I missed gun-appreciation day on Saturday. It isn’t that I don’t appreciate my gun. We often go out on dates together. I take it with me to Fresno, where we go to The Range and shoot targets until my arm gets tired. Then we go home again and I give the gun a good cleaning and put it where the cat can’t find it.
As I have mentioned in this space before, the cat sometimes has an attitude problem, and while she has never indicated a desire to shoot anybody, it wouldn’t pay to give her any ideas. They don’t allow cats inside The Range, and that probably is a good idea. The proprietors there no doubt are aware of the attitude problem of some cats. Their motto is, “Guns don’t punch holes in paper targets. Cats punch holes in paper targets.” They also say, “Guns don’t punch holes in paper targets. People punch holes in paper targets.” We don’t do it using Tiddlywinks, though.
When I was in ROTC, they taught me how to shoot 105-millimeter howitzers at Chevrolets, Fords and Plymouths. These were not new cars. They were old wrecks that the Army acquired for target practice. They would be towed behind a hill that was at one end of a firing range so that the people learning to shoot the howitzer couldn’t see the cars. Then a person learning to be a forward observer (yours truly) would be sent to the top of the hill to call down fire on the cars. When you were a forward observer in training, the training officer would caution you to not call down fire on yourself. A direct hit by a howitzer round can ruin your day.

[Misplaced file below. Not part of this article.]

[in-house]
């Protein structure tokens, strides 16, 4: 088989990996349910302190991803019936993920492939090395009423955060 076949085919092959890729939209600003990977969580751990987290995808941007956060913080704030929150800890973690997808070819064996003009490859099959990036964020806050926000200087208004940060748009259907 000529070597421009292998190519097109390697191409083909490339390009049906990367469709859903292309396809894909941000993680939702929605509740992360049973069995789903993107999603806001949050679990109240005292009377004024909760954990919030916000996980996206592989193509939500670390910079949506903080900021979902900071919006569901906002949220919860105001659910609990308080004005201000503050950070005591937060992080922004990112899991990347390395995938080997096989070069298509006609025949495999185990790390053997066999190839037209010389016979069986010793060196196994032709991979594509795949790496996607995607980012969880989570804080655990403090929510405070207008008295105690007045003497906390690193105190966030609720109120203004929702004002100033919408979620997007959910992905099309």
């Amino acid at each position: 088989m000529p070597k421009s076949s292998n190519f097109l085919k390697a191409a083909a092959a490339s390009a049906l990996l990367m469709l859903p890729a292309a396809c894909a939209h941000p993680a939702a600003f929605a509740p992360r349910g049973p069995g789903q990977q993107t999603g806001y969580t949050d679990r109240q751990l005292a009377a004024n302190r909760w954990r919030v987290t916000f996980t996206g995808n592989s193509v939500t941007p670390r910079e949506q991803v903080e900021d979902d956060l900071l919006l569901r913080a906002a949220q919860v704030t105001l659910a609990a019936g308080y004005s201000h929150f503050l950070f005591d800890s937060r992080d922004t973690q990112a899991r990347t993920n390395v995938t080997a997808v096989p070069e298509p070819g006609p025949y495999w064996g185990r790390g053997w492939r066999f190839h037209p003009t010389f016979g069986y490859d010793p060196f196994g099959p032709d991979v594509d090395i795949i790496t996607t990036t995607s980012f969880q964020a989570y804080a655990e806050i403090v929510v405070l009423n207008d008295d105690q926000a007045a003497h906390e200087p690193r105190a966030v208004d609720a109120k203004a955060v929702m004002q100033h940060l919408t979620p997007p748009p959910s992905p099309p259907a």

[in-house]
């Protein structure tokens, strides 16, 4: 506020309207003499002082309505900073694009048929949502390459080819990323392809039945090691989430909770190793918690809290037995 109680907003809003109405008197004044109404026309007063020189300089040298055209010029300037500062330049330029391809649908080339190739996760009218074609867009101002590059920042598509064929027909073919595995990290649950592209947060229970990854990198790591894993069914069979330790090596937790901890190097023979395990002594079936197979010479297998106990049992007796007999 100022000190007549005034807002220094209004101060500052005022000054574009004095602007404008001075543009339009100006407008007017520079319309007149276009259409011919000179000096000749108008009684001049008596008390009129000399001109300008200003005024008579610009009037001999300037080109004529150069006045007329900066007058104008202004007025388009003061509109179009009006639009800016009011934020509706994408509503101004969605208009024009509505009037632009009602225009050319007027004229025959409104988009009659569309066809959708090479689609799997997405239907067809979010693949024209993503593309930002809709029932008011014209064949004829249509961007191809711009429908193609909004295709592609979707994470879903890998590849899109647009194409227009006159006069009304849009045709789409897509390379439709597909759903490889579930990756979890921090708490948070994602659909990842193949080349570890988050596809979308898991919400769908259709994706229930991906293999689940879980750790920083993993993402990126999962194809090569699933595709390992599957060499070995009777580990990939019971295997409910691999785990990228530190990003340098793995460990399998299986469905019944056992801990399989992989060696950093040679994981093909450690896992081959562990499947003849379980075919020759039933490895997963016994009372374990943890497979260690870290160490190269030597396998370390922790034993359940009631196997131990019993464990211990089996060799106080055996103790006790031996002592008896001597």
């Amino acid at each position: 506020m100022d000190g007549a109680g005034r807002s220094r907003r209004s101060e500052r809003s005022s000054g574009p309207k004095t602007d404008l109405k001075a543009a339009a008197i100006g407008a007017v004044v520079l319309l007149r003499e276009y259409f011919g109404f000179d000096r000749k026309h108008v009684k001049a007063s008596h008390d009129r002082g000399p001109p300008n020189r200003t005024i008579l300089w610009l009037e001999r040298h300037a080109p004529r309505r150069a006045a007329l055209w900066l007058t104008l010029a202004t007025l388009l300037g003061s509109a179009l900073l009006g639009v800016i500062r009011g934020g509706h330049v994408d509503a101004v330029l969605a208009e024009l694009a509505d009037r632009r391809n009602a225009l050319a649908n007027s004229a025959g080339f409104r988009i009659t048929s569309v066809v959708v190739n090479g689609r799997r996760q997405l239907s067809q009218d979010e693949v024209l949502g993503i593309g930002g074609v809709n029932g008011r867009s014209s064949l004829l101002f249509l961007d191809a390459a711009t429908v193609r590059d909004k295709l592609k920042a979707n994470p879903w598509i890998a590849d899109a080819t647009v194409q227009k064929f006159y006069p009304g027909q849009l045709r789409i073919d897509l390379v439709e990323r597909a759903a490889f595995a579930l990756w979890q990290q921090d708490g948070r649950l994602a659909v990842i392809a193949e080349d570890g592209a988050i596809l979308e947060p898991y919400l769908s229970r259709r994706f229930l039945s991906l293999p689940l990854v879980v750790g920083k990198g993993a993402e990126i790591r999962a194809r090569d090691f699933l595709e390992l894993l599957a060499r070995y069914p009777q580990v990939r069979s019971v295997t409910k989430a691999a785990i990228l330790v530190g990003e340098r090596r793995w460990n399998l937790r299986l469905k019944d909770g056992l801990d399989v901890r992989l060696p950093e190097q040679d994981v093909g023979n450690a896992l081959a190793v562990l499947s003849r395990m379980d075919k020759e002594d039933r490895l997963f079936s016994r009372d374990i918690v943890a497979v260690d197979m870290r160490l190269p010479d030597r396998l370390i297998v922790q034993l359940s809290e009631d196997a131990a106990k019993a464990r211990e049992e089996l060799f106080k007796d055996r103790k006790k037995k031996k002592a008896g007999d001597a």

When I was younger, I daydreamed it would be a good idea to have a howitzer in the backyard, aimed at the homes of neighbors with noisy dogs. And then teach the cat to use it.
After all, howitzers don’t blow up neighbors’ bad dogs. Cats blow up neighbors’ bad dogs. I could go for a howitzer appreciation day if that slogan could help get us one.